Rees-Jones’ lawyer, Craig Haynes of Thompson & Knight, has disagreed with the latest outcomes in both cases, saying a rehearing would be requested in the Allen case, and that Rees-Jones and Chief would appeal the Noel verdict.
Says Rees-Jones: “It’s all very disappointing.”
In a press release announcing the Noel appeal, Haynes was quoted extolling a number of Rees-Jones’ virtues, including his “significant contributions to the community, along with his wife Jan, through the Rees-Jones Foundation.”
On that point, there’s no disagreement.
In addition to the couple’s private multimillion-dollar donations, the $325 million Rees-Jones Foundation has given tens of millions of dollars to North Texas causes, with a special focus on children and families with limited resources. Among its gifts: $25 million to the Circle Ten Council of the Boy Scouts of America, $25 million to Parkland Hospital, $25 million to Dallas’ Perot Museum of Nature & Science, $5 million to the Dallas Children’s Advocacy Center, and $5 million to the SPCA of Texas.
“Makin’ money’s fun,” Rees-Jones says, “but givin’ money away’s as much or more fun.” In the future, he adds, it’s going to be “important to shift more of our resources into our foundation.”
Separately from the foundation activities, Rees-Jones has also pumped millions of dollars into Republican political causes, supporting Gov. Perry’s re-election effort, the group called Texans for Lawsuit Reform, and American Crossroads, an independent outfit associated with GOP strategist Karl Rove. “You’re looking at a guy who is financially powerful and he’s a smart guy, and you’re lucky to have those kinds of people involved,” energy billionaire T. Boone Pickens told The Dallas Morning News. “So I think you are going to see more of Trevor in the future. It isn’t a one-off deal.”
While Rees-Jones is already plotting his next big business move [see “Fracking for Oil” on this page], he also seems to be looking forward these days to enjoying the fruits of his labor. An avid hunter and fisherman, he often repairs to the family’s Cook Canyon Ranch near Ranger, in Central Texas. To celebrate his 60th birthday one evening in August, the Eastland County ranch was the site of a party for 900 guests. Twenty-five or 30 private jets were parked on the property’s runway tarmac, Jim Francis recalls, and entertainment was provided by the Blues Brothers and the Eagles rock group. The partygoers included Dallas business titans like Pickens, Perot Jr., and TRT Holdings founder Robert Rowling, as well as actress Heather Locklear. Rees-Jones has long had a “crush” on Locklear, Francis explains, so his wife Jan good-naturedly flew the actress in for the event.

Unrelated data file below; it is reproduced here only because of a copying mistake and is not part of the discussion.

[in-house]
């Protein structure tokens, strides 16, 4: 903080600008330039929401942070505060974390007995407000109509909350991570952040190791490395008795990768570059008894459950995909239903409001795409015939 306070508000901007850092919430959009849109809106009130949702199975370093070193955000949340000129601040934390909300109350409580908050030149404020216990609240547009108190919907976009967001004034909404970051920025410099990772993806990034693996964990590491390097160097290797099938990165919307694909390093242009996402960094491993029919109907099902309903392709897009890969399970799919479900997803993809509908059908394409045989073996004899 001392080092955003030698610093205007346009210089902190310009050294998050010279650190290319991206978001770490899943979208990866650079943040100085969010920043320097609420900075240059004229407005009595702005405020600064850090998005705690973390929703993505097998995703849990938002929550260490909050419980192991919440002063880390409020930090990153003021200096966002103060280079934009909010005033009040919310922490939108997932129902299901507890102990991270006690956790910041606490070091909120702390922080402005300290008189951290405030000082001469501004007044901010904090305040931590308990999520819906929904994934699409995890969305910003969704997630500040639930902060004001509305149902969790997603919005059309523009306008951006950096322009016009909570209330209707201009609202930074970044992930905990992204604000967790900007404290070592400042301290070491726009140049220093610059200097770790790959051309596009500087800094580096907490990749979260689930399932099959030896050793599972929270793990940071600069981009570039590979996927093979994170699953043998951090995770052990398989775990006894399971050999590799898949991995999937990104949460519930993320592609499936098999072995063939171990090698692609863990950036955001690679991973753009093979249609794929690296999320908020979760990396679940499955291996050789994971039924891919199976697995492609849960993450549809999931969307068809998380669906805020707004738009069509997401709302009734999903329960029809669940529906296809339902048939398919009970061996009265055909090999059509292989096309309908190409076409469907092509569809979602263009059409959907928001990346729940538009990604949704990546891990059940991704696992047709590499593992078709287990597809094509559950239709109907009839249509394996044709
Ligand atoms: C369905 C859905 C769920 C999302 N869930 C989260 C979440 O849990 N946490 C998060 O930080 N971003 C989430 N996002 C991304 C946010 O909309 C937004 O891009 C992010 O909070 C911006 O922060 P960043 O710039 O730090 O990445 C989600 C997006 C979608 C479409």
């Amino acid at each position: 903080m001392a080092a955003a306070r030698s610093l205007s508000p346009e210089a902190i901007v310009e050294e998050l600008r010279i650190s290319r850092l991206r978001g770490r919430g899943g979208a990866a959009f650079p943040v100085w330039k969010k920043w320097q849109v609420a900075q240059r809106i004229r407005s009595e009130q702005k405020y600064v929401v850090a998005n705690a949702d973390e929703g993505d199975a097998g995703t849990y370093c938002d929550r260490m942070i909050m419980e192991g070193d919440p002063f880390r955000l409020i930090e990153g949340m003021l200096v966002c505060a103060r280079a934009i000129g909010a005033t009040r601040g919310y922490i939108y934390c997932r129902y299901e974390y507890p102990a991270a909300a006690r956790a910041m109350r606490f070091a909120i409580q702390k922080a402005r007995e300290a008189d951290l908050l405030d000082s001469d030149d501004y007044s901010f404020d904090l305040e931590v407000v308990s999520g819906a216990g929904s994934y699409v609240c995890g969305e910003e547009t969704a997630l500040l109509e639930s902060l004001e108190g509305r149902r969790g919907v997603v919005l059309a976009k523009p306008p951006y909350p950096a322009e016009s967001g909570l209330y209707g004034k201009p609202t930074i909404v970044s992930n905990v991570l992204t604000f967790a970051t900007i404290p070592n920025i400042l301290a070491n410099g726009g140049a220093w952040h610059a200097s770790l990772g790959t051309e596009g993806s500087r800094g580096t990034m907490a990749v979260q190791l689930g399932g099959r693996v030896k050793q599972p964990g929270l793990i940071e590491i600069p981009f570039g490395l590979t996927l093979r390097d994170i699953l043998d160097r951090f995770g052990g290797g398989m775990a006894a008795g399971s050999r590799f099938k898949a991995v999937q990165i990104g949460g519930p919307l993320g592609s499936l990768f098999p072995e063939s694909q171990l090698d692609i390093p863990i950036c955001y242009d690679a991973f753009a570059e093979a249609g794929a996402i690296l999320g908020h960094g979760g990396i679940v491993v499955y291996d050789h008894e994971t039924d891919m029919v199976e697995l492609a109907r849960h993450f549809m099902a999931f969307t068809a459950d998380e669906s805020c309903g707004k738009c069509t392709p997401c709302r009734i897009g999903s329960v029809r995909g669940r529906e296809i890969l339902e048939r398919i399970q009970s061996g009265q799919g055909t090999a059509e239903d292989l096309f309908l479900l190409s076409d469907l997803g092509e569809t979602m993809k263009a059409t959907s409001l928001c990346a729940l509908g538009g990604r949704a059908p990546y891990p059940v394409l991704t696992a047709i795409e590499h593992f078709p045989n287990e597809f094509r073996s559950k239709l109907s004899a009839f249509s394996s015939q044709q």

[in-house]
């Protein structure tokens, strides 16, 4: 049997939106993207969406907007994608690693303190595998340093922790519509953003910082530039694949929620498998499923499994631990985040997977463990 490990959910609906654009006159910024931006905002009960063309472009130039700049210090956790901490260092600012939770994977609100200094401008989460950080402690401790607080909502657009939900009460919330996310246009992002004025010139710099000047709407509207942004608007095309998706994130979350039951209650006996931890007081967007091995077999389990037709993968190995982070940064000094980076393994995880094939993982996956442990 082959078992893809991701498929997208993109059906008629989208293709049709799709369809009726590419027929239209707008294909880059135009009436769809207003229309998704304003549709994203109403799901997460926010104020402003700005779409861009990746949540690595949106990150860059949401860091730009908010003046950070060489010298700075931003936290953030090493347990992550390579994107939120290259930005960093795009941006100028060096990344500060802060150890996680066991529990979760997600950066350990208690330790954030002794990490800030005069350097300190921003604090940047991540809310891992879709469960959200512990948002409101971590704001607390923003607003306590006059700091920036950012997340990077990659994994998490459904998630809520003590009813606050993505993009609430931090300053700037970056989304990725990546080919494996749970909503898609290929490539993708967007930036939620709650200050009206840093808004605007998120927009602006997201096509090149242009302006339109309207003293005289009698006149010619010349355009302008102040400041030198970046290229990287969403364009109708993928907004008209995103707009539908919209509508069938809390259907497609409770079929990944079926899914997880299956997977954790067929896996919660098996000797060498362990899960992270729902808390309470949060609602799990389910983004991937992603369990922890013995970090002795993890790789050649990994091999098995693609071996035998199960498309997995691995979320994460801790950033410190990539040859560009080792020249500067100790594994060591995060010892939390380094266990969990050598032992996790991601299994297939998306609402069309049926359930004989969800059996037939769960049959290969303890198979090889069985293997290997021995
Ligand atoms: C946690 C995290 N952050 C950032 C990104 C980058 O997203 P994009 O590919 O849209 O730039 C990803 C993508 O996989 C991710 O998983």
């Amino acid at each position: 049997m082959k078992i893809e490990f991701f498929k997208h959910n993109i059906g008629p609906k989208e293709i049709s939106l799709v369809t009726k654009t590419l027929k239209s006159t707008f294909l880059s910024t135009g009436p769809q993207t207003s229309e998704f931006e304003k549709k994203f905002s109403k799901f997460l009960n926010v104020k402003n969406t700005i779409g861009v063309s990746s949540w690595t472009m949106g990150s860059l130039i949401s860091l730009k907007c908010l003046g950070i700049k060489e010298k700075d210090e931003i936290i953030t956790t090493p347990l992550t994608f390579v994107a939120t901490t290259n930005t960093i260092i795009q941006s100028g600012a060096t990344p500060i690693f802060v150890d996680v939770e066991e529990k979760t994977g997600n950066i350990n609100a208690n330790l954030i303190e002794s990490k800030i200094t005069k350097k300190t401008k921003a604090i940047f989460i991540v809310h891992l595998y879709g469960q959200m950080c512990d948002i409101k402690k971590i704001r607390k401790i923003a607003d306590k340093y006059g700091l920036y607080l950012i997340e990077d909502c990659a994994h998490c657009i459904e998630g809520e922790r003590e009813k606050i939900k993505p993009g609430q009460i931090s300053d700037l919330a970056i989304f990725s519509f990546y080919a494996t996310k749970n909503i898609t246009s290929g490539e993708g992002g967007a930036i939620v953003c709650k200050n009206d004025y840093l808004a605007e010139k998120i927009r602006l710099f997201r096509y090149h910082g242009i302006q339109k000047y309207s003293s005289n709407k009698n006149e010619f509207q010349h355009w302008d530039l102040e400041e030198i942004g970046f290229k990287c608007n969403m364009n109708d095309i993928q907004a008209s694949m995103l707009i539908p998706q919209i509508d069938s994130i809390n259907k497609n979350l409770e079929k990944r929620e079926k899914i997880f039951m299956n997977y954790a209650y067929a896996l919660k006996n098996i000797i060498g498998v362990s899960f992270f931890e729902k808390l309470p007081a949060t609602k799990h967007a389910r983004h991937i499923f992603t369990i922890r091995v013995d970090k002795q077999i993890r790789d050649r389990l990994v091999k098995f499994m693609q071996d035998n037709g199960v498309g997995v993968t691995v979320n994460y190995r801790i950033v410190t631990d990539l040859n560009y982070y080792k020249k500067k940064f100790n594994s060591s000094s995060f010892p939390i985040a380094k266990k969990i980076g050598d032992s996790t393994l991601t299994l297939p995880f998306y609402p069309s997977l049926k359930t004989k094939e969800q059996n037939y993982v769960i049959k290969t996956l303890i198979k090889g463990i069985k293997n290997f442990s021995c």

“Nothin’ makes me feel better than wakin’ up at my ranch,” Rees-Jones says. “I’m tryin’ to turn more of our ranch land into productive uses. I like finding arrowheads. I do a lot of mountain biking. I like pretending that I’m there 200 years ago.”
Such sentiments seem in keeping with Rees-Jones’ reputation as a “throwback” of sorts—as an old-fashioned man from the days when boldness, optimism, guile, and independence really did define the Texas spirit. Pointing to Rees-Jones’ wildcatting acumen, State Rep. Dan Branch has called him “a modern legend.”
“I’ve known Dan for a long time, and he’s an awfully kind man,” Rees-Jones says, when asked about Branch’s comment. “I can’t say what I am or not. But I can tell you that developing these shale plays that brought about a revolution in the oil and gas business, I’ve been awfully fortunate to have been involved. I have felt at times, throughout the last decade, like an early-day wildcatter, with a whole lot of new oil and gas left to find.”
Like an early-day wildcatter, indeed—one who may be flying about as high now as any of the historic legends ever did.